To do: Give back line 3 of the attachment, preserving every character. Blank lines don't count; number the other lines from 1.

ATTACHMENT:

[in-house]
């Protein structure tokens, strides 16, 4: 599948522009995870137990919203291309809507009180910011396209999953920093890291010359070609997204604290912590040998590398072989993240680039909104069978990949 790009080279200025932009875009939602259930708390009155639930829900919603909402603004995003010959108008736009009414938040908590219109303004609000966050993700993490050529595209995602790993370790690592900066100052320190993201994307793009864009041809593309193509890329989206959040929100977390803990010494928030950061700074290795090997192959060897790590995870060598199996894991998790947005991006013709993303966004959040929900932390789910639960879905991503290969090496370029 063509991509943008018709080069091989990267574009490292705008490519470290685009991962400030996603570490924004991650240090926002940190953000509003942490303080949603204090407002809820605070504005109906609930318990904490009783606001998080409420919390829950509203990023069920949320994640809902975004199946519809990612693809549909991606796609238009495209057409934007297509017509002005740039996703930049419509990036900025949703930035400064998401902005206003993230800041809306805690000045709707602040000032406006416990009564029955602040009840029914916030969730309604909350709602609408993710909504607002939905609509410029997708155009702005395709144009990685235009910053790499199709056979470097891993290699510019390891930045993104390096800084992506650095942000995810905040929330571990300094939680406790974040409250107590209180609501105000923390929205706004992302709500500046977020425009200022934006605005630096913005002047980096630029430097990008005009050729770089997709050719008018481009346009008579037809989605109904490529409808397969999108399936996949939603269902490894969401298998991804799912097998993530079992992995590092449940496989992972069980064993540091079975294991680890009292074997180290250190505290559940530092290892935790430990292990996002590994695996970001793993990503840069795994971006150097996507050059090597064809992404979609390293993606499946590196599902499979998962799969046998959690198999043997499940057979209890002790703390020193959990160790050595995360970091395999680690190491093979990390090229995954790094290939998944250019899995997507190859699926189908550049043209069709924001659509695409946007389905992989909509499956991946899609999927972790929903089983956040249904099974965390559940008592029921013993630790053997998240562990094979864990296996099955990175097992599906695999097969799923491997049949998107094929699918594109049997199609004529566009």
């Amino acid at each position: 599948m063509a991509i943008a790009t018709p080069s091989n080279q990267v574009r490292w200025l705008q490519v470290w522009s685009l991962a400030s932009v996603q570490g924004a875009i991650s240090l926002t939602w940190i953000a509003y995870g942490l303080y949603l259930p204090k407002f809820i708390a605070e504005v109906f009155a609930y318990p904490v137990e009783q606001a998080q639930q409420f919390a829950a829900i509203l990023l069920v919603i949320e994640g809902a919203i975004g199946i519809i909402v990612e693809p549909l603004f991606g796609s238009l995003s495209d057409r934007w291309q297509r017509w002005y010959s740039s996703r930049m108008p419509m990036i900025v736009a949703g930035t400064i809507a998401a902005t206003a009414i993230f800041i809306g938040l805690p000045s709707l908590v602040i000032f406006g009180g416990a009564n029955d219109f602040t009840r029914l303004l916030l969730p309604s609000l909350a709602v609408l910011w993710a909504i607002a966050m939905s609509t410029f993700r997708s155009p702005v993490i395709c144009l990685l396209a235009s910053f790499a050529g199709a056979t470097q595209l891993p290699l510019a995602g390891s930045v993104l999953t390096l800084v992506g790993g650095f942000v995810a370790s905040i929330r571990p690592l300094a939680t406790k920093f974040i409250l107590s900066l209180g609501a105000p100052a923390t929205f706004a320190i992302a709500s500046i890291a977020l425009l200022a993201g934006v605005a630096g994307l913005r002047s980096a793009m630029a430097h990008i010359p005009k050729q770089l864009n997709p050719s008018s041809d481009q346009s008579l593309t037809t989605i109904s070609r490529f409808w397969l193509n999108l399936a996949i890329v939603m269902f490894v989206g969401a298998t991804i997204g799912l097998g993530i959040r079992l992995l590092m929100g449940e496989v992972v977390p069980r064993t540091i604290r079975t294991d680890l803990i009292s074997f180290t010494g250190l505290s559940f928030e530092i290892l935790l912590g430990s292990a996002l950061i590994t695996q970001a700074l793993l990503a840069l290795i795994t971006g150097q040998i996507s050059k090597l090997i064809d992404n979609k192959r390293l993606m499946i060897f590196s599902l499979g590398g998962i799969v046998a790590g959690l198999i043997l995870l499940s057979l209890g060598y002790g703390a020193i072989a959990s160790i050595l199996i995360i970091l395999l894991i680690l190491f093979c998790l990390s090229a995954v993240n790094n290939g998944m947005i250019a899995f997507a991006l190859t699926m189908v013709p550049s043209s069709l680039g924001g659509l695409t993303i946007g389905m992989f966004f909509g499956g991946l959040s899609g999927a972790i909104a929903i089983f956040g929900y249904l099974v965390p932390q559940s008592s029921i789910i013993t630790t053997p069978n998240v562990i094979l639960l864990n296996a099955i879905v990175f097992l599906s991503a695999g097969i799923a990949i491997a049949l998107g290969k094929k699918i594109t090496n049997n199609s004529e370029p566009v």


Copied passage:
């Amino acid at each position: 599948m063509a991509i943008a790009t018709p080069s091989n080279q990267v574009r490292w200025l705008q490519v470290w522009s685009l991962a400030s932009v996603q570490g924004a875009i991650s240090l926002t939602w940190i953000a509003y995870g942490l303080y949603l259930p204090k407002f809820i708390a605070e504005v109906f009155a609930y318990p904490v137990e009783q606001a998080q639930q409420f919390a829950a829900i509203l990023l069920v919603i949320e994640g809902a919203i975004g199946i519809i909402v990612e693809p549909l603004f991606g796609s238009l995003s495209d057409r934007w291309q297509r017509w002005y010959s740039s996703r930049m108008p419509m990036i900025v736009a949703g930035t400064i809507a998401a902005t206003a009414i993230f800041i809306g938040l805690p000045s709707l908590v602040i000032f406006g009180g416990a009564n029955d219109f602040t009840r029914l303004l916030l969730p309604s609000l909350a709602v609408l910011w993710a909504i607002a966050m939905s609509t410029f993700r997708s155009p702005v993490i395709c144009l990685l396209a235009s910053f790499a050529g199709a056979t470097q595209l891993p290699l510019a995602g390891s930045v993104l999953t390096l800084v992506g790993g650095f942000v995810a370790s905040i929330r571990p690592l300094a939680t406790k920093f974040i409250l107590s900066l209180g609501a105000p100052a923390t929205f706004a320190i992302a709500s500046i890291a977020l425009l200022a993201g934006v605005a630096g994307l913005r002047s980096a793009m630029a430097h990008i010359p005009k050729q770089l864009n997709p050719s008018s041809d481009q346009s008579l593309t037809t989605i109904s070609r490529f409808w397969l193509n999108l399936a996949i890329v939603m269902f490894v989206g969401a298998t991804i997204g799912l097998g993530i959040r079992l992995l590092m929100g449940e496989v992972v977390p069980r064993t540091i604290r079975t294991d680890l803990i009292s074997f180290t010494g250190l505290s559940f928030e530092i290892l935790l912590g430990s292990a996002l950061i590994t695996q970001a700074l793993l990503a840069l290795i795994t971006g150097q040998i996507s050059k090597l090997i064809d992404n979609k192959r390293l993606m499946i060897f590196s599902l499979g590398g998962i799969v046998a790590g959690l198999i043997l995870l499940s057979l209890g060598y002790g703390a020193i072989a959990s160790i050595l199996i995360i970091l395999l894991i680690l190491f093979c998790l990390s090229a995954v993240n790094n290939g998944m947005i250019a899995f997507a991006l190859t699926m189908v013709p550049s043209s069709l680039g924001g659509l695409t993303i946007g389905m992989f966004f909509g499956g991946l959040s899609g999927a972790i909104a929903i089983f956040g929900y249904l099974v965390p932390q559940s008592s029921i789910i013993t630790t053997p069978n998240v562990i094979l639960l864990n296996a099955i879905v990175f097992l599906s991503a695999g097969i799923a990949i491997a049949l998107g290969k094929k699918i594109t090496n049997n199609s004529e370029p566009v």